US must strive to reduce teen smoking

In an effort to reduce smoking in adolescents, the New York City Council proposed a bill that will make the open display of tobacco products illegal in stores. The bill would force stores to keep tobacco products hidden beneath the counter until the moment of purchase. A study explains that adolescents are less likely to use tobacco-based products if the products are not visibly present in stores.

The United States does not do enough to highlight the adverse effects smoking can have on the human body. Many pro-smoking advertisements make the unhealthy past-time look normal—if the ad is more neutral, it at least does not show the damage that can be done from partaking in long-term smoking.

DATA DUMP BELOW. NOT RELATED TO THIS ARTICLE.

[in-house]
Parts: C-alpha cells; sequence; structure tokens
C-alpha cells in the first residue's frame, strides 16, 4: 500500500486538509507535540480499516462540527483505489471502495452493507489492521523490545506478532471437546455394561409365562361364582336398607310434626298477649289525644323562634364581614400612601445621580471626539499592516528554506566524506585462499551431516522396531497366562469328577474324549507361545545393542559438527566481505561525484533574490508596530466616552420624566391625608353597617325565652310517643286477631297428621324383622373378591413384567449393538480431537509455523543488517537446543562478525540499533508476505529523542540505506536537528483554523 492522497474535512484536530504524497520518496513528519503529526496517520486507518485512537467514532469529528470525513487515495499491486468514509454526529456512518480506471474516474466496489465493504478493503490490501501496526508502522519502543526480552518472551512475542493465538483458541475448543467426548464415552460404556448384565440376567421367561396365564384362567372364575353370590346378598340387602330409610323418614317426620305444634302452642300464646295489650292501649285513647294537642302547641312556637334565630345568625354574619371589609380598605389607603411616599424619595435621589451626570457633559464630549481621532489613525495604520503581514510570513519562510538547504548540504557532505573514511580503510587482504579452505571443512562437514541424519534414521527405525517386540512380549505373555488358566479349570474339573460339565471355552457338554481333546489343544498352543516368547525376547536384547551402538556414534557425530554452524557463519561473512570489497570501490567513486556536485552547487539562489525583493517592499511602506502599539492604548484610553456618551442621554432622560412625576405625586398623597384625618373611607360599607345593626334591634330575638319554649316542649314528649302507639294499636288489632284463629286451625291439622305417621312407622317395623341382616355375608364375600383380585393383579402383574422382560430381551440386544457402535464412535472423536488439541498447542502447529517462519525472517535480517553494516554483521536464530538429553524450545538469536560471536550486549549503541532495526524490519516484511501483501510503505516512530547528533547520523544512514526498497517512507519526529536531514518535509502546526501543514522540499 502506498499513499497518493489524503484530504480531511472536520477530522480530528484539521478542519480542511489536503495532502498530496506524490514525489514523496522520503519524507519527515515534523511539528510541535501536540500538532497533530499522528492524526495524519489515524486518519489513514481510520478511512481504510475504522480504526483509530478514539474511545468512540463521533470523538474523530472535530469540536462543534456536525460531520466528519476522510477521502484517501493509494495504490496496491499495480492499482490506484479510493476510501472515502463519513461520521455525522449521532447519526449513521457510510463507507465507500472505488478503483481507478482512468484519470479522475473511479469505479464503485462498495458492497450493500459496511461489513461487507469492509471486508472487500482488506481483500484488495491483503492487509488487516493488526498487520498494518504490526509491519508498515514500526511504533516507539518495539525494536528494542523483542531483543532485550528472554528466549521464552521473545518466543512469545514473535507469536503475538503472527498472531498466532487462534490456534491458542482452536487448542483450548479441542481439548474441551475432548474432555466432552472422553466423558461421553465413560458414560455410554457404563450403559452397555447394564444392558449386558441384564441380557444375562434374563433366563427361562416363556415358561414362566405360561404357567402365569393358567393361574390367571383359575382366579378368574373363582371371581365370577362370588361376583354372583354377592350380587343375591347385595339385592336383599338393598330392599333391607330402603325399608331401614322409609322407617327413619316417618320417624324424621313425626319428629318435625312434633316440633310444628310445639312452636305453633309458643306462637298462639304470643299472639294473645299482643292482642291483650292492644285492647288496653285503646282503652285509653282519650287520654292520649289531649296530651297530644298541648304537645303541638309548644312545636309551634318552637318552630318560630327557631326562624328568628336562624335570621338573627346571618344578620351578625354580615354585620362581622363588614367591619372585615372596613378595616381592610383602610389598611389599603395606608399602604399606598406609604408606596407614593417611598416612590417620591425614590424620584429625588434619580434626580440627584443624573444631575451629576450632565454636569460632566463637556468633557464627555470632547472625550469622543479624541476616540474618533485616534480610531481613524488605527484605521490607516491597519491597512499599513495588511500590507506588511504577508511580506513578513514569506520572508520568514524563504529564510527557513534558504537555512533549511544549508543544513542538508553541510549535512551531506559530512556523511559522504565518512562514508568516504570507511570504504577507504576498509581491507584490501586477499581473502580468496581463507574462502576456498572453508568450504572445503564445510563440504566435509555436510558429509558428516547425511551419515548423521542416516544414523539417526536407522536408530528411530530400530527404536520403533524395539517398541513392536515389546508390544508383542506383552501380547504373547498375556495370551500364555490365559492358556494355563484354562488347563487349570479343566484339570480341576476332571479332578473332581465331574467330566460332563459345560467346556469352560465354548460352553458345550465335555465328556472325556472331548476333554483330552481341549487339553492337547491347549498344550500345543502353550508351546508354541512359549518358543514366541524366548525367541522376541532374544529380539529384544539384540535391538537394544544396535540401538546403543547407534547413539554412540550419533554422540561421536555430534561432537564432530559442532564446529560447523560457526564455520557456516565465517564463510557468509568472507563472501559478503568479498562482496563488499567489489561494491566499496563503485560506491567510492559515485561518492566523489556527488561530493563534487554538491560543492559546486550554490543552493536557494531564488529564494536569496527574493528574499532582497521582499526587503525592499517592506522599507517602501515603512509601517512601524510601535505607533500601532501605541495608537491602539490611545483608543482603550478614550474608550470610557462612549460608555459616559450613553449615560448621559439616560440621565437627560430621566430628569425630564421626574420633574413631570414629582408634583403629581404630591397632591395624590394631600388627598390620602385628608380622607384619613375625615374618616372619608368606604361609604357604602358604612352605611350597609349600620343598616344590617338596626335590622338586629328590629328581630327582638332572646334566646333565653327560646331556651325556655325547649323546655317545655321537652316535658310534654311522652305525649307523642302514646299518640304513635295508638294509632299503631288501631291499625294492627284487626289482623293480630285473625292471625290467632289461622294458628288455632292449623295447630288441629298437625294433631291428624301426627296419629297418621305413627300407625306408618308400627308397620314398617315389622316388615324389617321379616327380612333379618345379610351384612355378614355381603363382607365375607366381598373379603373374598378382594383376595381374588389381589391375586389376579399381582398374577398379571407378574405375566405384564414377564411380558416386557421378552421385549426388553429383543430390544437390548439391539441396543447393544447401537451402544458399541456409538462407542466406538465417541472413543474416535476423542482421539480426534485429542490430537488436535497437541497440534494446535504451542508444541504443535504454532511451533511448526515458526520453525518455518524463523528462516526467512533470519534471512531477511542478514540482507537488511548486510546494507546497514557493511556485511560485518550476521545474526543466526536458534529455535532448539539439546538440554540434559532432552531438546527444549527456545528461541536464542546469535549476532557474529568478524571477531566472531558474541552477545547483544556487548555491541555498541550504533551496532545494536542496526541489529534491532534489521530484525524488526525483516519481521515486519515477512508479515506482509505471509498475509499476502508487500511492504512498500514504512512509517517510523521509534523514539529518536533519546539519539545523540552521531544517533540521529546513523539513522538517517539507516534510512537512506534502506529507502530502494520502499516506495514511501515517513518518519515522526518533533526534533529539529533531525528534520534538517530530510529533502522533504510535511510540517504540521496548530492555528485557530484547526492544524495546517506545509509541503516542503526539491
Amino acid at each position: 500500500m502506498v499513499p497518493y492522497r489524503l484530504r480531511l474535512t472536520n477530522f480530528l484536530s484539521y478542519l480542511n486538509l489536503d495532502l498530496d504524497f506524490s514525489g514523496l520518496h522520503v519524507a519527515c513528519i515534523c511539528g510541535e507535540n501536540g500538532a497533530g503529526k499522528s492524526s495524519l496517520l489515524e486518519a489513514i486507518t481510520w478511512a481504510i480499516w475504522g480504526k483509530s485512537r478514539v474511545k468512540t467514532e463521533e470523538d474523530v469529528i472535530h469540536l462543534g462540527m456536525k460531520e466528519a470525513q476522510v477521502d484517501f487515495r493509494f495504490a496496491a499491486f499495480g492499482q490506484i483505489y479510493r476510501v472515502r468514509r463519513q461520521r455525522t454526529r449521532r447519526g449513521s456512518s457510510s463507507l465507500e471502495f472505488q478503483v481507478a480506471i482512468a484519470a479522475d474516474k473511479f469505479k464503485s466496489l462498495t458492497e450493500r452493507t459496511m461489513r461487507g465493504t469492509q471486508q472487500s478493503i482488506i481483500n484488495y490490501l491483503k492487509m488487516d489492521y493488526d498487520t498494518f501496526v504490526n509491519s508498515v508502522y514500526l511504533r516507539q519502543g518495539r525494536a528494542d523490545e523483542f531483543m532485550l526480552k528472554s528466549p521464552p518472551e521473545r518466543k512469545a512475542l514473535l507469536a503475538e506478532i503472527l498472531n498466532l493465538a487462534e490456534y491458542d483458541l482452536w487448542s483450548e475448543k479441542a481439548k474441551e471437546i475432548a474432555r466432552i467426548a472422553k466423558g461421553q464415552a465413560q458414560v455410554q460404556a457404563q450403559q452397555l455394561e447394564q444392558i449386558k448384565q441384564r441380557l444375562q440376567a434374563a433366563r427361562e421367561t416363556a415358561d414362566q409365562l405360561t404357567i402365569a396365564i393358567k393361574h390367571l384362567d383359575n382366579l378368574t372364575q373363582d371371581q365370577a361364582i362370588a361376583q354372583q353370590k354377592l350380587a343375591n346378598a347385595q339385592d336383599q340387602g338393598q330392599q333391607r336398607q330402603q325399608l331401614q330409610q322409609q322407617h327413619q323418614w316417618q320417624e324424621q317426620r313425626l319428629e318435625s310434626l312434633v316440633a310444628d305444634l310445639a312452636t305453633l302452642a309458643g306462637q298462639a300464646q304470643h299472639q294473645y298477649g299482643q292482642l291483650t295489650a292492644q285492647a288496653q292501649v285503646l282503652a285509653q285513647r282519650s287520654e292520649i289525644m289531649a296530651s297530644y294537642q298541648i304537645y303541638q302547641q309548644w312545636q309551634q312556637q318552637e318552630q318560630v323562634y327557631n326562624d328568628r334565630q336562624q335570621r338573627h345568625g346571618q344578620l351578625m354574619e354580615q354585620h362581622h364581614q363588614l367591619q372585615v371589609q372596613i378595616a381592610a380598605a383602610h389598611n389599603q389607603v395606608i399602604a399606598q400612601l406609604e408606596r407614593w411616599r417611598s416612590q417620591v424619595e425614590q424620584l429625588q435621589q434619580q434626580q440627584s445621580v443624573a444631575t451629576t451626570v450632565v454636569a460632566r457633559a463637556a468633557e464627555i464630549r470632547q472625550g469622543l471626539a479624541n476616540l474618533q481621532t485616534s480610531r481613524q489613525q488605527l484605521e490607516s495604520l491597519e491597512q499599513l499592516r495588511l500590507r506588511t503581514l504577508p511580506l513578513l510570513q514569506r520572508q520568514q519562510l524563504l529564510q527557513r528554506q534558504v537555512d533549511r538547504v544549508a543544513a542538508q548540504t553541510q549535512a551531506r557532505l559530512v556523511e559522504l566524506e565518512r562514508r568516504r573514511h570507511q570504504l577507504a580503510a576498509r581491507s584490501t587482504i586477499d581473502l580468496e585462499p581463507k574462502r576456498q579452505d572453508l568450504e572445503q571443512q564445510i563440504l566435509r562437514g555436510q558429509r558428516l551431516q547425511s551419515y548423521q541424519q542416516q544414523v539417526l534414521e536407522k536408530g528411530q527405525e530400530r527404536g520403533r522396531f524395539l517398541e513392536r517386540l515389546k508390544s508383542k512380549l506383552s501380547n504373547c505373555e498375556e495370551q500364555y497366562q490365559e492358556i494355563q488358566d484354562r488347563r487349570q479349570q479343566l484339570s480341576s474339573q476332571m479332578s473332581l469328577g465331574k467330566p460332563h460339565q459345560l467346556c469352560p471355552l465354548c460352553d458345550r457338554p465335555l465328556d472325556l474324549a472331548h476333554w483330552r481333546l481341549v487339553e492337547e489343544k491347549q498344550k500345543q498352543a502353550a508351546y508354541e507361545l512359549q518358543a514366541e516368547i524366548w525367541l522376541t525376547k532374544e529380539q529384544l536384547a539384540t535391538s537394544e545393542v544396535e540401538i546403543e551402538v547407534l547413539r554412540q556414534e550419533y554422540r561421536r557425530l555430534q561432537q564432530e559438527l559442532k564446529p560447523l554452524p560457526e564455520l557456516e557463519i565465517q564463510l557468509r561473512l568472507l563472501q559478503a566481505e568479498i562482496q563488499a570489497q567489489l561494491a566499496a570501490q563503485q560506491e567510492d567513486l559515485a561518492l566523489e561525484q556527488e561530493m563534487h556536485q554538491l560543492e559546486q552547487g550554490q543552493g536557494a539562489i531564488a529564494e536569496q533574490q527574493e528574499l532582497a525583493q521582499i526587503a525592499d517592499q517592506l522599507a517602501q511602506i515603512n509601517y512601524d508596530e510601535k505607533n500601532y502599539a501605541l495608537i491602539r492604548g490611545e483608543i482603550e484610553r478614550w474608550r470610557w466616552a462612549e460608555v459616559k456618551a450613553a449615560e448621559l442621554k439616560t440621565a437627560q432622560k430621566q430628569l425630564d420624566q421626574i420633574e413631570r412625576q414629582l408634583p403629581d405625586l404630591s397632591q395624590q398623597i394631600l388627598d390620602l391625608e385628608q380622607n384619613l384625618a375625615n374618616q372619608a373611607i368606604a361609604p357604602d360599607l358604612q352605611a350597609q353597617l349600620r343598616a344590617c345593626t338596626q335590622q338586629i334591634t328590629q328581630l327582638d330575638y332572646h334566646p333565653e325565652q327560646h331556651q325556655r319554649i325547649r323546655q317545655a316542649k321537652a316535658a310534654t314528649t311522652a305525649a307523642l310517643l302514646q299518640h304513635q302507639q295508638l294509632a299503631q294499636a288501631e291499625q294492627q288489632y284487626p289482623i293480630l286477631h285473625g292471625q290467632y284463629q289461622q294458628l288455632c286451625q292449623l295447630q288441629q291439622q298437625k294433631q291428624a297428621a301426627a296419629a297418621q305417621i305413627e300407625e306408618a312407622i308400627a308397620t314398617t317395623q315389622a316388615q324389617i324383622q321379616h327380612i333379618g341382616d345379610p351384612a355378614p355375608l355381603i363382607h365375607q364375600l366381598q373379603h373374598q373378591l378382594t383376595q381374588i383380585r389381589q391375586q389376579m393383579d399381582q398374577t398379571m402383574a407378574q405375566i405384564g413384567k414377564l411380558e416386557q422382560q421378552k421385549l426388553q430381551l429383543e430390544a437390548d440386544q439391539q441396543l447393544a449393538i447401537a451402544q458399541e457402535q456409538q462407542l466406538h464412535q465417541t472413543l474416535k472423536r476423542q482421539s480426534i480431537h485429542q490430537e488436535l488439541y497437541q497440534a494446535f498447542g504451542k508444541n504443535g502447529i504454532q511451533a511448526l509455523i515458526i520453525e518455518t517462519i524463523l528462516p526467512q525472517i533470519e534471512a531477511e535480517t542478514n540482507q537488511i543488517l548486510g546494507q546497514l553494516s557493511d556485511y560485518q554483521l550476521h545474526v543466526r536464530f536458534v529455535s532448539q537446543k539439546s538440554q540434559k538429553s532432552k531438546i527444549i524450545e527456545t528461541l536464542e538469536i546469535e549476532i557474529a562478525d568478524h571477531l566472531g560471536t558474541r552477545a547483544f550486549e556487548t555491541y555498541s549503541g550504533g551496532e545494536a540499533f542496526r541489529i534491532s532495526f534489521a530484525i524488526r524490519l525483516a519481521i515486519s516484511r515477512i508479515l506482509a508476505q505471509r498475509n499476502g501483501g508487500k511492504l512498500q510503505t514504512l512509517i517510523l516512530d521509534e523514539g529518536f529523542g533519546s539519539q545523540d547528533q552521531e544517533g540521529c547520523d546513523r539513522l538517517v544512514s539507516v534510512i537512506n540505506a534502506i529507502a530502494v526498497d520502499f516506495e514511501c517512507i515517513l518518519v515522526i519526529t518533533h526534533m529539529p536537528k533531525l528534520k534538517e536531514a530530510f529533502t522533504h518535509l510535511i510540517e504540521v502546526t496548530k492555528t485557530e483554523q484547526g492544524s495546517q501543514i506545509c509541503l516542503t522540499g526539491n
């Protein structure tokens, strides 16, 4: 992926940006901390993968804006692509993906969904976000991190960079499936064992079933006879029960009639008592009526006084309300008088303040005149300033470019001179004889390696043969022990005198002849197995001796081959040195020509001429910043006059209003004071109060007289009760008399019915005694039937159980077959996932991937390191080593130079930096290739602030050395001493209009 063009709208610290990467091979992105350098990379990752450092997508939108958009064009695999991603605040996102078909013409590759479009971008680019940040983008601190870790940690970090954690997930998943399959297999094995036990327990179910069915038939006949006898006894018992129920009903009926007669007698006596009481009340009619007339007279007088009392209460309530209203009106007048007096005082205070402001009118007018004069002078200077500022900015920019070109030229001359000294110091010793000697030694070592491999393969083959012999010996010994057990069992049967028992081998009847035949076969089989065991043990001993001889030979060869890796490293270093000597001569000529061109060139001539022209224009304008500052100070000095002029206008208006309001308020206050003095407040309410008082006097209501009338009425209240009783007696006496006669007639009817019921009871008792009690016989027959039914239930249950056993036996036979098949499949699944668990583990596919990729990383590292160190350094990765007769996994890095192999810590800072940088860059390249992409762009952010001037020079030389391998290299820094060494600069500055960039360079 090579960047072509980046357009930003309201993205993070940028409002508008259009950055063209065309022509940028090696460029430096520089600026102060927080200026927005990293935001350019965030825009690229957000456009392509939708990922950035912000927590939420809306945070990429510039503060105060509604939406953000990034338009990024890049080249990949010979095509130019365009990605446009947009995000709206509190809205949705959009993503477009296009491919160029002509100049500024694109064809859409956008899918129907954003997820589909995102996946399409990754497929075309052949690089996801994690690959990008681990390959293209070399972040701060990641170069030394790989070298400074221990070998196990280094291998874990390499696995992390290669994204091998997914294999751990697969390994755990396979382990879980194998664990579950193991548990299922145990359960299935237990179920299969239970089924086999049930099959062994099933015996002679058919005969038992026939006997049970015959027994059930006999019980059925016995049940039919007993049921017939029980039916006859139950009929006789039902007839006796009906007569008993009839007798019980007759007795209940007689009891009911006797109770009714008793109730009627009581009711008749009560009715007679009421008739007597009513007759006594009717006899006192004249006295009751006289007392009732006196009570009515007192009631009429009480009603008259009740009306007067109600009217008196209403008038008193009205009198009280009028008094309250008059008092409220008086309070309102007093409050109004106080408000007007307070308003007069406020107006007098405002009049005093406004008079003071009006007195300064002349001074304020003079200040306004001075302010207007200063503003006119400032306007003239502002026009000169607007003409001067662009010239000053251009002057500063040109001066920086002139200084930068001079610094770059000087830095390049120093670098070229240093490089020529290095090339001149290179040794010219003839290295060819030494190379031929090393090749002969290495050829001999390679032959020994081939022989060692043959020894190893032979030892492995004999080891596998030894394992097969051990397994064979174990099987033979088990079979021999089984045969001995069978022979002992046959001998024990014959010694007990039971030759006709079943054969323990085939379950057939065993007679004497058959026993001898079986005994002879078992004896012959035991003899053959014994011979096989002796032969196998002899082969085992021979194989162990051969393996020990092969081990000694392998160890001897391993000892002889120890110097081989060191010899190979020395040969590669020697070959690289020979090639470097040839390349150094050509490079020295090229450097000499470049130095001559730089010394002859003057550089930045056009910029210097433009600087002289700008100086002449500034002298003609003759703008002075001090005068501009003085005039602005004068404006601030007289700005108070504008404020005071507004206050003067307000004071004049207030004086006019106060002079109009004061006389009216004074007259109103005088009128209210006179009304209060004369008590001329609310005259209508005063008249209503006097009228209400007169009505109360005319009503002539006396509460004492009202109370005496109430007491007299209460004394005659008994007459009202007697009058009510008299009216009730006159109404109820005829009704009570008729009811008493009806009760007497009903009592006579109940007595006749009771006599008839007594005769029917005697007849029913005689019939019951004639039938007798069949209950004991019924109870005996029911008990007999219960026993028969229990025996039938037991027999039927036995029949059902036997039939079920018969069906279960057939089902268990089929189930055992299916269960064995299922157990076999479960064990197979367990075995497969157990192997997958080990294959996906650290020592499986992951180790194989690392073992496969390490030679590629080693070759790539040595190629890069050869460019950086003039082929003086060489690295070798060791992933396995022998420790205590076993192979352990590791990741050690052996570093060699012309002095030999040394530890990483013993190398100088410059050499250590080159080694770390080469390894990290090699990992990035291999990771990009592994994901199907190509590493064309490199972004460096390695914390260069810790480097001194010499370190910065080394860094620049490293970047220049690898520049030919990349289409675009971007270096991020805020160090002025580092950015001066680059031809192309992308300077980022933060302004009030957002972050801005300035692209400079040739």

Michael Bloomberg, former mayor of New York City, tried instating the same bill in 2013 without success. Bloomberg and the current city council both had the best interest of the public in mind, but more needs to be done to target smoking culture. Ads with honest displays of what can happen should be prominently placed throughout the city and better warnings should be put on tobacco products.

The display ban is a welcome effort to keep New York City youth healthier, but if local and national government wish to keep the best interests of their people in mind, much more needs to be done.